"EDGE: Your novel Purgatory is set during the Civil War...
"Jeff Mann: The conflict between duty and Eros, yes, well said. That’s what this novel is all about... Rebel soldier Ian Campbell meets Yankee prisoner of war Drew Conrad in the last month or so of the war, and the two men fall in love. Drew’s being treated very badly by some Rebel soldiers who are furious after General Sheridan burnt the Valley of Virginia in Autumn 1864, and Ian has to choose between his duty to his country (and his kin: The Rebel band’s leader is his uncle) and his passion for this big blond Yank.
"The sequel I’m writing now continues their story; it’s full of rollicking high adventure and has been fun to write. There were few women in Purgatory (Miss Pearl, the Lexington prostitute, being a notable exception), but there are several female characters in Salvation I’ve enjoyed creating. They’re tributes, I suppose, to the many female friends and family members who have enriched my life.
"EDGE: As a contemporary queer Southerner, how do you see the Civil War? Was it "The War Between the States," or "The War of Northern Aggression," or something else, in your view?
"Jeff Mann: Oh, Lord. Well, that’s a "damned-if-you-do/damned-if-you-don’t" question! My homosexuality is likely to repulse many of my fellow Southerners/Confederate sympathizers, and my Southern sympathies are likely to repulse a lot of queers. Oh, well. I’m used to being wedged between worlds and never really belonging anywhere.
"I’ve been reading about "the War of Northern Aggression" pretty constantly since 2008, all as research for the fiction and poetry I’ve been writing. In addition, I’ve been visiting historical sites (dragging my poor partner to battlefield after battlefield). I’m no historian, but obviously I’m a history enthusiast. And as an artist, I realize that complexity, rather than partisan passion, makes for good art. I’ve come to see and understand many, many points of view, much more so now than before I started the research. Having black in-laws, a biracial nephew, and a partner whose family is from Massachusetts has also certainly helped me see other sides.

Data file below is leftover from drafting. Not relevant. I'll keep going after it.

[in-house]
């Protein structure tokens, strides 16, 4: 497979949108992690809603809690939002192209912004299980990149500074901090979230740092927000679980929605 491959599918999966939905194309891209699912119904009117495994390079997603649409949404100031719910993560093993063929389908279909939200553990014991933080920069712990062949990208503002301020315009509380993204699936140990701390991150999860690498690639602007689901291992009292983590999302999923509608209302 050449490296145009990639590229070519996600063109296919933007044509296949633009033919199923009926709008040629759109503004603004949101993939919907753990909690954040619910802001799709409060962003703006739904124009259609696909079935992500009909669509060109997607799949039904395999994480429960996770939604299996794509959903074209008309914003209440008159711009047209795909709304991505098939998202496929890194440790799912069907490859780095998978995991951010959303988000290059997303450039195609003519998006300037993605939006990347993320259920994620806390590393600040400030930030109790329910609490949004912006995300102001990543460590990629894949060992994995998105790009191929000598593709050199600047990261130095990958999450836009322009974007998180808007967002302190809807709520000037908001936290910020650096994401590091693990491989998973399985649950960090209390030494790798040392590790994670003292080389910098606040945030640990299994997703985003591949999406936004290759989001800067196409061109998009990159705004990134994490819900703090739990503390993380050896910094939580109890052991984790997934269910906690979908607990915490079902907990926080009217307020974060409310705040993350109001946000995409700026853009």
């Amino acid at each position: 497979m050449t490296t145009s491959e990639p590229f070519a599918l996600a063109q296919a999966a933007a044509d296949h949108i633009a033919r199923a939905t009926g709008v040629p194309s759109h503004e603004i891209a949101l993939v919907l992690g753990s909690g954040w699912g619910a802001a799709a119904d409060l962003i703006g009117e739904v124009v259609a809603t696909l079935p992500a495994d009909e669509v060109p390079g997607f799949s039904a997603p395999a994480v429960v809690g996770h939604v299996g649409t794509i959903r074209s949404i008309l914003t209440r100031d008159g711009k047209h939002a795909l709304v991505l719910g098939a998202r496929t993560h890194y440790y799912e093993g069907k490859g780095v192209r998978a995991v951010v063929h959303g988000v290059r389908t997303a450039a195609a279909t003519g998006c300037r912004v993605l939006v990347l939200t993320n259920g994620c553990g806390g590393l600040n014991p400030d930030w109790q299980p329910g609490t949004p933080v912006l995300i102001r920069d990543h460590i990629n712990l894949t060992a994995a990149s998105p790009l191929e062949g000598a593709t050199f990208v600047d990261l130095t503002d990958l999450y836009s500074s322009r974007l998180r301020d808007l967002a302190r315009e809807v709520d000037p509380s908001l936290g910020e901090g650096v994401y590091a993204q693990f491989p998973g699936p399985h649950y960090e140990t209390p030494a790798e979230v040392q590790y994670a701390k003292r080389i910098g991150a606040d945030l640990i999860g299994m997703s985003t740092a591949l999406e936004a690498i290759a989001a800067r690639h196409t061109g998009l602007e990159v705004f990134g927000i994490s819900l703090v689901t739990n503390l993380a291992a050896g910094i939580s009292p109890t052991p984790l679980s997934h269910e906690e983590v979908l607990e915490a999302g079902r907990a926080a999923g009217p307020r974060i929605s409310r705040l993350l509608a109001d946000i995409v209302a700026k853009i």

"God, what suffering, what a huge horror. Those Yankee boys who believed in Union, who came down to the South and ended up buried here; all those slaves, some treated well, some treated horribly, some fleeing to freedom, some staying with their owners; and the white Southerners, my ancestors, civilians whose land and lives were wrecked, soldiers who died by the thousands. That war, it looks to me, was about so many things, none of them mutually exclusive: Against slavery, for slavery, about enforcing Federal domination, about resisting Federal domination, about preserving the Union, about defending one’s home against invaders.
So many folks I’ve known much prefer to see the war simplistically, as a battle against slavery, as a conflict between Good and Evil, the North being good, of course, the South being evil. As a white Southerner who was brought up to revere Jackson and Lee, of course I’m going to resist that simple-minded interpretation, and I’m going to resent anyone who instantly assumes I’m a racist because of my Confederate sympathies. Everyone suffered in that conflict--white and black, Yankees and Rebels--and white Southerners have as much a right to venerate and commemorate their ancestors’ heroism, endurance, and courage as anyone else.
"I can’t speak for black folks, and I can’t speak for Northerners--I wouldn’t presume to--but I can speak as the descendant of a Rebel soldier. And so I am, in the poems I’ve been working on over the last few years. What interests me most is the experience of common Confederate soldiers, most of whom were not slave-owners, most of whom saw that war as a defense against invading forces. Those are the men I most sympathize with and those are the ones I’ve written about."
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At the other end of the literary spectrum -- nonfiction -- make time for my friend Adam Goodheart's spectacular 1861: The Civil War Awakening [Kindle], newly out in paperback. The front page of the NYT Book Review called it "exhilarating...inspiring...irresistible." His front page Boston Globe review compared him to Picasso and Braque. James MacPherson said Adam "is a Monet with a pen instead of a paintbrush." Tony Horwitz said, "1861 is the best book I have ever read on the start of the Civil War." It is a finalist for a Los Angeles Times Book Award. I predict next month you'll again hear Adam praised when the Pulitzers announce their finalists and winner.